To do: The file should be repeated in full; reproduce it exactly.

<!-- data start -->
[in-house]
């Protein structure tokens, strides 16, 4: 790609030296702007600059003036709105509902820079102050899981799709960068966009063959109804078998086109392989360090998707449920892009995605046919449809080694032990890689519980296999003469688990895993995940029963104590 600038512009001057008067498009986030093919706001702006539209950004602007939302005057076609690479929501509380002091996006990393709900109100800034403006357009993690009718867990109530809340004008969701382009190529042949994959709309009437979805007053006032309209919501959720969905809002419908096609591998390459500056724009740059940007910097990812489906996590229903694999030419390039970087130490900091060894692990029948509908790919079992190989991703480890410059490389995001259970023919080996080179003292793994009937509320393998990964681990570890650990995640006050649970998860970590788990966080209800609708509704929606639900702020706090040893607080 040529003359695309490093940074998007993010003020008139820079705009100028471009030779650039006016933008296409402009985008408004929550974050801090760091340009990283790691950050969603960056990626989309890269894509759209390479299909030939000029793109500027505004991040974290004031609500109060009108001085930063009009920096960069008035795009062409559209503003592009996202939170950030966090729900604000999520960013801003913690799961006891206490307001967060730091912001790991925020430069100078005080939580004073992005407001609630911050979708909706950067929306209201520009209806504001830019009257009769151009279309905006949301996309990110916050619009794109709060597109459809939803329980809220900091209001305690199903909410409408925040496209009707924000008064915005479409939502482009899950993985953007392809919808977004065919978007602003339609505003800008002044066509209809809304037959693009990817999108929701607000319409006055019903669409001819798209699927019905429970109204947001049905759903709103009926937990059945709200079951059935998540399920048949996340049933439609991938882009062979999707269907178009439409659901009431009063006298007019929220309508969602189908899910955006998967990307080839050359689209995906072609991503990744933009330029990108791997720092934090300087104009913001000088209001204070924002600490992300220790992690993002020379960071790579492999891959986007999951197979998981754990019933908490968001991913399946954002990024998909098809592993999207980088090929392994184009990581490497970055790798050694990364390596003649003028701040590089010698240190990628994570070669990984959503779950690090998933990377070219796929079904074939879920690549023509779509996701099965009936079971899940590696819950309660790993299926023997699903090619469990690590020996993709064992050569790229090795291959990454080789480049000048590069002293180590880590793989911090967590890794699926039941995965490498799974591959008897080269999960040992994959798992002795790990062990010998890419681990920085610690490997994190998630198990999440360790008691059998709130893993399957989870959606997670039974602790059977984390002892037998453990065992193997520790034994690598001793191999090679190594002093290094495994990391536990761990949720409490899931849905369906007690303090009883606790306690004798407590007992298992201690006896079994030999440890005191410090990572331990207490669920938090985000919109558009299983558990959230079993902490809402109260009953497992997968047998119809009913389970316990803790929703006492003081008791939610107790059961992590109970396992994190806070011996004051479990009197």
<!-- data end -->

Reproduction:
[in-house]
């Protein structure tokens, strides 16, 4: 790609030296702007600059003036709105509902820079102050899981799709960068966009063959109804078998086109392989360090998707449920892009995605046919449809080694032990890689519980296999003469688990895993995940029963104590 600038512009001057008067498009986030093919706001702006539209950004602007939302005057076609690479929501509380002091996006990393709900109100800034403006357009993690009718867990109530809340004008969701382009190529042949994959709309009437979805007053006032309209919501959720969905809002419908096609591998390459500056724009740059940007910097990812489906996590229903694999030419390039970087130490900091060894692990029948509908790919079992190989991703480890410059490389995001259970023919080996080179003292793994009937509320393998990964681990570890650990995640006050649970998860970590788990966080209800609708509704929606639900702020706090040893607080 040529003359695309490093940074998007993010003020008139820079705009100028471009030779650039006016933008296409402009985008408004929550974050801090760091340009990283790691950050969603960056990626989309890269894509759209390479299909030939000029793109500027505004991040974290004031609500109060009108001085930063009009920096960069008035795009062409559209503003592009996202939170950030966090729900604000999520960013801003913690799961006891206490307001967060730091912001790991925020430069100078005080939580004073992005407001609630911050979708909706950067929306209201520009209806504001830019009257009769151009279309905006949301996309990110916050619009794109709060597109459809939803329980809220900091209001305690199903909410409408925040496209009707924000008064915005479409939502482009899950993985953007392809919808977004065919978007602003339609505003800008002044066509209809809304037959693009990817999108929701607000319409006055019903669409001819798209699927019905429970109204947001049905759903709103009926937990059945709200079951059935998540399920048949996340049933439609991938882009062979999707269907178009439409659901009431009063006298007019929220309508969602189908899910955006998967990307080839050359689209995906072609991503990744933009330029990108791997720092934090300087104009913001000088209001204070924002600490992300220790992690993002020379960071790579492999891959986007999951197979998981754990019933908490968001991913399946954002990024998909098809592993999207980088090929392994184009990581490497970055790798050694990364390596003649003028701040590089010698240190990628994570070669990984959503779950690090998933990377070219796929079904074939879920690549023509779509996701099965009936079971899940590696819950309660790993299926023997699903090619469990690590020996993709064992050569790229090795291959990454080789480049000048590069002293180590880590793989911090967590890794699926039941995965490498799974591959008897080269999960040992994959798992002795790990062990010998890419681990920085610690490997994190998630198990999440360790008691059998709130893993399957989870959606997670039974602790059977984390002892037998453990065992193997520790034994690598001793191999090679190594002093290094495994990391536990761990949720409490899931849905369906007690303090009883606790306690004798407590007992298992201690006896079994030999440890005191410090990572331990207490669920938090985000919109558009299983558990959230079993902490809402109260009953497992997968047998119809009913389970316990803790929703006492003081008791939610107790059961992590109970396992994190806070011996004051479990009197």